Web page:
Governor Mike Pence says the state’s investigation of Planned Parenthood was important in the wake of what he calls appalling remarks by senior officials of the national health care provider.
Pence ordered the State Health Department to investigate the abortion provider two weeks ago in the wake of videos allegedly showing national Planned Parenthood officials discussing the sale of aborted fetal tissue, which is against the law in Indiana.
The first presidential debate is scheduled for Aug. 6th on Fox News. This might seem ridiculous given that the presidential election is 16 months away (for those planning ahead: it's Nov. 8, 2016). But keep two things in mind.
Governor Mike Pence is reaching across party lines to fill an open seat in his administration. Pence announced on Wednesday Democrat Jim Schellinger will head the state’s economic development agency.
Schellinger, who’s served on the Indiana Economic Development Corporation’s Board of Directors since Pence took office, will take a leave of absence from his role as CEO of the Indianapolis company CSO Architects. The Hoosier Democrat ran for governor in 2008, losing in the primary.
Governor Mike Pence ceremonially signed two bills into law today that will expand broadband Internet access across the state. Pence says it’s legislation like this that’s driving down the state’s unemployment rate.
The new Broadband Ready Communities Development Center will team with local governments to encourage and approve communications projects that expand Internet access. Pence says last week, Nashville, Ind., became the first area in the state to be approved as broadband ready.
Indiana Attorney General Greg Zoeller is making his first bid for federal office, announcing Monday he will join a crowded field seeking to replace 9th District Congressman Todd Young.
Zoeller says, as Attorney General, he’s repeatedly battled what he sees as overreach by the federal government, defending Indiana’s right to make its own decisions on everything from EPA regulations to the Affordable Care Act.
The southern Indiana native says he’s running for Congress to continue that battle.
Governor Mike Pence has made his pick to fill a vacancy on the Indiana Court of Appeals – the first such appointment Pence has made in his two and a half years in office. His selection, announced Friday, is Marion County Judge Robert Altice.
Altice has been through this process before – three times he’s been nominated to fill an Appeals Court vacancy. And as Altice put it, the third time was the charm.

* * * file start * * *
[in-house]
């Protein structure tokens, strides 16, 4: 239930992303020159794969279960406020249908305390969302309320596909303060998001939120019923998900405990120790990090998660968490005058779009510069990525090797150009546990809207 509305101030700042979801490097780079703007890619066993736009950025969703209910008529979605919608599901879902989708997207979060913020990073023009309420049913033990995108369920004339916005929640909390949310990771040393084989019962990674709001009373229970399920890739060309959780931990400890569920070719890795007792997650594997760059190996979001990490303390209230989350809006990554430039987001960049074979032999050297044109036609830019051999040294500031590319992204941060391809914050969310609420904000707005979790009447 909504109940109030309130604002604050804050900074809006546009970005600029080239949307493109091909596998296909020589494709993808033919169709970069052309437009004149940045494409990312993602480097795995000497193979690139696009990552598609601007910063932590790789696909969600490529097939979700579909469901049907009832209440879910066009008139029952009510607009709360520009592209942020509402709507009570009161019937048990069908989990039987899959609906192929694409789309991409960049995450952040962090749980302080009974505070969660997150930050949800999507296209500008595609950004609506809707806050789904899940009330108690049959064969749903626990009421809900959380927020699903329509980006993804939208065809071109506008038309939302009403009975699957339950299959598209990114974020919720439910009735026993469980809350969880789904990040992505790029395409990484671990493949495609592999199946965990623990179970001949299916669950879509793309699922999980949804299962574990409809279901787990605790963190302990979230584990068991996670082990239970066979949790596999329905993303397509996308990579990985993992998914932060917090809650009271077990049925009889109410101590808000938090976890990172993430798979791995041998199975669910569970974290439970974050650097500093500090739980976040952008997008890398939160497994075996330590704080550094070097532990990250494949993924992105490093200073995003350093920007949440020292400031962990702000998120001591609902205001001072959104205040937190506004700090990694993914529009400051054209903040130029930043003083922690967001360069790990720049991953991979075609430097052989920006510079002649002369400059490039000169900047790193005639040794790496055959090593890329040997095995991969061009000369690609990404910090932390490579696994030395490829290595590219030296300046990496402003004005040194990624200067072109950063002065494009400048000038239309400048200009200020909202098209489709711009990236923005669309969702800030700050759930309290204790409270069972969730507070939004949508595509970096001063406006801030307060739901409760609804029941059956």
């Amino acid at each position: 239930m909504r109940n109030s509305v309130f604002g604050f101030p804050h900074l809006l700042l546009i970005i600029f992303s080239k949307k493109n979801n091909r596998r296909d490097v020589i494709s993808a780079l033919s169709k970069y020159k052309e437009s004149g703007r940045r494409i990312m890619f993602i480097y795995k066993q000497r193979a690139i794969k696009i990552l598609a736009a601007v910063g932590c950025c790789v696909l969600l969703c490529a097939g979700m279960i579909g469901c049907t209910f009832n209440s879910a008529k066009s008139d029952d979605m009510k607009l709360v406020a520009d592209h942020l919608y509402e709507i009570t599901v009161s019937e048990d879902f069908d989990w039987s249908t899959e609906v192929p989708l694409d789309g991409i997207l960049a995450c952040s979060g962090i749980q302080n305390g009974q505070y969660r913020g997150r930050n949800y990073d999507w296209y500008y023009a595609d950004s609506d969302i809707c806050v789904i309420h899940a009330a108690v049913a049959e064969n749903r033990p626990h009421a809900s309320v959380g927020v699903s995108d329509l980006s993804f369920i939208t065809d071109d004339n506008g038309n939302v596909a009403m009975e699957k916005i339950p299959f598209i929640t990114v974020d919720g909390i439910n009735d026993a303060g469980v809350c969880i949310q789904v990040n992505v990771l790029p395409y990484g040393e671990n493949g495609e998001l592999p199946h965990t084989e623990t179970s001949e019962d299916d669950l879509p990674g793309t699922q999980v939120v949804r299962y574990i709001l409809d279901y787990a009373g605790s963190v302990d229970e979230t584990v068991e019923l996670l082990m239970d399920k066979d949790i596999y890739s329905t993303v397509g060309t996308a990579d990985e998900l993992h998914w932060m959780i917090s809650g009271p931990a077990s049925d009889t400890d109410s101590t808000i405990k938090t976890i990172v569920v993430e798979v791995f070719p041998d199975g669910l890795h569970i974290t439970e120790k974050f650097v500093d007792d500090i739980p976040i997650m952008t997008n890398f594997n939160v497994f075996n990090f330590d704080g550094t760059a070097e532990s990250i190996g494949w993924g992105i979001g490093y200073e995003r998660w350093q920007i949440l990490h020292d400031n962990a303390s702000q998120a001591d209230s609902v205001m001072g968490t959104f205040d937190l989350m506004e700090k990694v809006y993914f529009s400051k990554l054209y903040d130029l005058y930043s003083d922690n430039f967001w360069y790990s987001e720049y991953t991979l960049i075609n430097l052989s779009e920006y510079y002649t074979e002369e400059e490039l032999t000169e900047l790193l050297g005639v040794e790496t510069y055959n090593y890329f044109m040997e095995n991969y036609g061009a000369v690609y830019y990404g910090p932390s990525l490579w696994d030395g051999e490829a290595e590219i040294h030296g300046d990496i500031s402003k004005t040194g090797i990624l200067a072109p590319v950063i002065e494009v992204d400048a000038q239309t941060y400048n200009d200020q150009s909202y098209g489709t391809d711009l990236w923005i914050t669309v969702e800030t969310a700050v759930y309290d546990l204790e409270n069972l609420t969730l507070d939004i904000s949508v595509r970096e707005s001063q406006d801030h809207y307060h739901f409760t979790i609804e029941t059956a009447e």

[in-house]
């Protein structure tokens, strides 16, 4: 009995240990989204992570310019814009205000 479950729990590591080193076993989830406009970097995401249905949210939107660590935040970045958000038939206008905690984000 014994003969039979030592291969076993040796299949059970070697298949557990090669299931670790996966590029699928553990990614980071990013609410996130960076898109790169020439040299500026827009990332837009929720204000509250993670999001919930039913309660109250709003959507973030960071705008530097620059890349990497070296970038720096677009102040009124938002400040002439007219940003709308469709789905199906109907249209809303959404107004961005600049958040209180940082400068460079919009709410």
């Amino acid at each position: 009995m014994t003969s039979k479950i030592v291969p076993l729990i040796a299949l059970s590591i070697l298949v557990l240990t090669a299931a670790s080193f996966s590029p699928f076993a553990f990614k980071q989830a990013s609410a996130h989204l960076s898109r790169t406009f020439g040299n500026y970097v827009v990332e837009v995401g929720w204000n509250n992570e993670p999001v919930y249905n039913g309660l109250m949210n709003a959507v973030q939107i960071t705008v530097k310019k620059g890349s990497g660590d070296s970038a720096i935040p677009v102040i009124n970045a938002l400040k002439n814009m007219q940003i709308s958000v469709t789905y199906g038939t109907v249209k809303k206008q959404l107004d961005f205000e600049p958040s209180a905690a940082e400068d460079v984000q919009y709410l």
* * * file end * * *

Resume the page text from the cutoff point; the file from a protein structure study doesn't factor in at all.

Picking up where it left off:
Governor Mike Pence Thursday proudly touted Indiana’s continued fiscal strength as he closed the books on the fiscal year. But that strength has Democrats wondering why Pence continues to order state agencies to cut their budgets.
Indiana finished its 2015 fiscal year with a $210 million surplus, helping increase budget reserves to more than $2.1 billion. But state agencies reverted $133 million, meaning if the governor hadn’t required agencies to send any money back, the state still would’ve had a surplus.
Indiana Senator Dan Coats says he’s “profoundly skeptical” of the nuclear agreement announced Tuesday between Iran and a group of nations led by the U.S. It’s an agreement on which Congress will have a say.
Coats, who serves on the Senate Select Committee on Intelligence, says he will carefully review the details of the deal before rendering a final opinion. But he says he’s harkening back to a deal President Clinton made with North Korea – an agreement which ultimately resulted in that country obtaining nuclear weapons.
A Department of Child Services case manager say she’s handling way too many cases, putting children’s lives at risk, because the agency won’t hire enough people. Now, the ACLU is taking the state to court over the issue.
Indiana law mandates that DCS must have enough caseworkers so that one employee doesn’t supervise more than 17 children at a time. Case manager Mary Price says her caseload is 43 children – too many, she says, to effectively handle.
Democratic gubernatorial candidate John Gregg raised more money in the first half of 2015 than Governor Mike Pence. And at least one political scientist says, even with the election more than a year away, that could have an impact on how the race shapes up.
Former House Speaker John Gregg managed to out-fundraise the incumbent through June by a little more than $100,000.